Out of the redistricting upheaval that reformed Michigan's 6th state House district, one woman has emerged as the Democratic candidate for state representative.
She's state Rep. Rashida Tlaib, who will go on to face two challengers this November in the new 6th District after a bitterly-contested primary contest.
She fought a hard race, winning with 52 percent against her colleague in the Michigan house, state Rep. Maureen Stapleton, who received 44 percent of the vote, as of 1:30 a.m. Patrick D. O'Connell of Ecorse also ran in the race, but only pulled in four percent of the vote. At this time, 98 percent of precincts have reported tallies, according to the Freep.
Since the beginning, Tlaib's race against fellow incumbent Stapleton had been hard to predict.
The new district's boundaries include constituencies from both Tlaib and her Stapleton's current districts. It stretches roughly from Detroit's Indian Village neighborhood along the Detroit River, down past River Rouge and into the city of Ecorse.
Tlaib, who currently serves Michigan's 12th state House District, was first elected to that district in 2008. She is a progressive Democrat and the first Muslim woman elected to serve in Michigan's legislature.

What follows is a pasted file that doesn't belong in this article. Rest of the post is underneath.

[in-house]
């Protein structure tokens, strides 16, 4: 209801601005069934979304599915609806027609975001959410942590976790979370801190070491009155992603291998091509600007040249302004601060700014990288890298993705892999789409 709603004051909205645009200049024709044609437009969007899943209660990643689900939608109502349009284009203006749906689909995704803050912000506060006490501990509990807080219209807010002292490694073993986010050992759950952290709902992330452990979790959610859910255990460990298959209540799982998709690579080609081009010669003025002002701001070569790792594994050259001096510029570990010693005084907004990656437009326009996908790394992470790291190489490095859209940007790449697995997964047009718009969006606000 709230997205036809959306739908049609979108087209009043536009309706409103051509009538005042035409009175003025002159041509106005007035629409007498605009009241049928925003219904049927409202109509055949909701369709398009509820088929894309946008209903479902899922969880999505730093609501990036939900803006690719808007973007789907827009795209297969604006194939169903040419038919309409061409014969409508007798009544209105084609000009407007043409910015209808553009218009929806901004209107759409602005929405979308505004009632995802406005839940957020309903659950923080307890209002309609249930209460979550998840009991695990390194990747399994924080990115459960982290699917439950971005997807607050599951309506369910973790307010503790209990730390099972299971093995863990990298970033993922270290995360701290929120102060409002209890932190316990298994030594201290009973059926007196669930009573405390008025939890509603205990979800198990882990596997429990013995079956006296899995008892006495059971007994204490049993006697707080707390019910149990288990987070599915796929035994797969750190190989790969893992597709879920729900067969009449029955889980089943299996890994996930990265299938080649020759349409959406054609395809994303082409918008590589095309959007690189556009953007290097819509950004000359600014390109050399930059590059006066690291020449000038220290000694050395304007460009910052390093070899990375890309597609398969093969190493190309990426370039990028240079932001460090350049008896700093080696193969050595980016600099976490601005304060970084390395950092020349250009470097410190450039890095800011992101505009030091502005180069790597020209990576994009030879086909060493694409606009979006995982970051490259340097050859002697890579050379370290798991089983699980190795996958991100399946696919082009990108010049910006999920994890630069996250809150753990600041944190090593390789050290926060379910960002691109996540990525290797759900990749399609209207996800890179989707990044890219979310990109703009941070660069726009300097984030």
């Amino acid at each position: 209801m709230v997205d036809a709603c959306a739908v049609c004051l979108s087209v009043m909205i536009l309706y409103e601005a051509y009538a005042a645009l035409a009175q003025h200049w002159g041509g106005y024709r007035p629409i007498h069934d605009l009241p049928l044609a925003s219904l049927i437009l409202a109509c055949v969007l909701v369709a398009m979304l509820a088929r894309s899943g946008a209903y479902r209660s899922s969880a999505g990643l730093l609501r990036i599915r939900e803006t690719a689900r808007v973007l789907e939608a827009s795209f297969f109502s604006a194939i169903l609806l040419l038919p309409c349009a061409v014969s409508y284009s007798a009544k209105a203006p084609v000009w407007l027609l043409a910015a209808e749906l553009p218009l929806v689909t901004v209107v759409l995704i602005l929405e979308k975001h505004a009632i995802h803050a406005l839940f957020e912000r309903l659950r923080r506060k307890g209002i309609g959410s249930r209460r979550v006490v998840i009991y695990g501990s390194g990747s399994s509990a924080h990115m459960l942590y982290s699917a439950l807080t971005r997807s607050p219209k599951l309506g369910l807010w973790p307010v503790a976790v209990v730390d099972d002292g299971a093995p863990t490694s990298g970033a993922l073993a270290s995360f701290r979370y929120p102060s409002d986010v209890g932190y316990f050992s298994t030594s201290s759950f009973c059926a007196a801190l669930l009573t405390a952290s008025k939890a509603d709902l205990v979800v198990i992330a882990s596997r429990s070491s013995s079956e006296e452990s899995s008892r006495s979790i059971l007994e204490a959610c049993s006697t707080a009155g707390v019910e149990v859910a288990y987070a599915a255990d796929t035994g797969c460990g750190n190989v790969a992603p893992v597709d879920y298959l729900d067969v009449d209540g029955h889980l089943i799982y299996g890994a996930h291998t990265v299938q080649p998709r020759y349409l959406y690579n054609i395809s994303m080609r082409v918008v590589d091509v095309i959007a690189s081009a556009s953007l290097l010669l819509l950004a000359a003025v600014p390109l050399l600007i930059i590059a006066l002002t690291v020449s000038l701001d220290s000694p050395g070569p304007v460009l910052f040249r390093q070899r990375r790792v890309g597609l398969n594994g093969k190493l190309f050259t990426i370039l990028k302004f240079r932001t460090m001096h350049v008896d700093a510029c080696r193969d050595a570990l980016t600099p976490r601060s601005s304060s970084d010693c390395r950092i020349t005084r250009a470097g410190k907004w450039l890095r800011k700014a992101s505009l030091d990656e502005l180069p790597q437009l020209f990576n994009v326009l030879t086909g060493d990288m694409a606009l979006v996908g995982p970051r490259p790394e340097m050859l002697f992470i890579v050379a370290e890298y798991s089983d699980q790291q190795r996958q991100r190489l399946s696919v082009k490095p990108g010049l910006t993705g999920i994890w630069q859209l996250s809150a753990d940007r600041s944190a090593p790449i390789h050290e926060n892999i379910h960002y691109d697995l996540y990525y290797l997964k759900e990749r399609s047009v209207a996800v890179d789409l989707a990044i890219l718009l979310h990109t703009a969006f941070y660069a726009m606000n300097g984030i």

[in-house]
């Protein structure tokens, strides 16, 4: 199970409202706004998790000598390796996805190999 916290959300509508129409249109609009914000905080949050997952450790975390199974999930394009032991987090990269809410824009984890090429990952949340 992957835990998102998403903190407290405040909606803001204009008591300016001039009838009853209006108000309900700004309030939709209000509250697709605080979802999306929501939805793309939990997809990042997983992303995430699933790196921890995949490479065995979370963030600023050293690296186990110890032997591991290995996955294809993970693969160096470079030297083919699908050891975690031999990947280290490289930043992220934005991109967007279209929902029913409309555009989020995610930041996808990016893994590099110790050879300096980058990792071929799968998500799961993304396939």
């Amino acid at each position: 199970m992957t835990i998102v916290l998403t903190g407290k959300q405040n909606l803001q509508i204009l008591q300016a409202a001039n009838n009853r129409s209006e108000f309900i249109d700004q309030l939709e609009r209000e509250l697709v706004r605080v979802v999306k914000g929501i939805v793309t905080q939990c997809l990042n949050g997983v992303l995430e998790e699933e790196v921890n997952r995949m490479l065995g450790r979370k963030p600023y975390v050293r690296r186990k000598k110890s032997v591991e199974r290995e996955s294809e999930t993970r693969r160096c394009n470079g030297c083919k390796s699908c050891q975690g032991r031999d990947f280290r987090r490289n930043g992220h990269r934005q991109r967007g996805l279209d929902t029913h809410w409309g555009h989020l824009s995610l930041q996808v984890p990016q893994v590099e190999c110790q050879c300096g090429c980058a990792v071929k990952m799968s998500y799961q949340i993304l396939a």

Born and raised in southwest Detroit, Tlaib is the daughter of Palestinian immigrant parents and the eldest of 14 children, the 36-year-old legislator got her start in politics as a policy analyst for former Democratic Floor Leader Steve Tobocman. She won his seat at his urging, when term limits ended his House career. Prior to that, Tlaib was involved in nonprofit work and grassroots activism, advocating for progressive justice issues like affirmative action.
Tlaib, a married mother of two, told The Huffington Post that she considers her highest priorities to be public safety and education. Her public safety initiatives include sponsoring a bipartisan bill to address scrap metal theft and working with the 36th District Court to establish a community court in Southwest Detroit. The court, based on a model developed in Red Hook Brooklyn, would offer alternatives to incarceration for "quality-of-life" crimes like prostitution, small-time burglary and vandalism.
Tlaib made a name for herself through her passionate advocacy of progressive issues. She's also notable for taking a somewhat unorthodox approach to politics that includes operating a neighborhood service center for constituents and blocking traffic to raise awareness about issues she supports.
Maureen Stapleton, 49, has only been a state representative since 2010. But she's racked up an extensive history in public service, working as teacher for Detroit Public Schools and holding a variety of administrative positions in municipal and county government. The daughter of a Detroit teacher and Detroit police officer, Stapleton grew up on the city's northwest side.
Tlaib will square off in the general election this coming November against Republican challenger Darrin Daigle, as well as Green Party candidate and Detroit School Board Member Elena Herrada.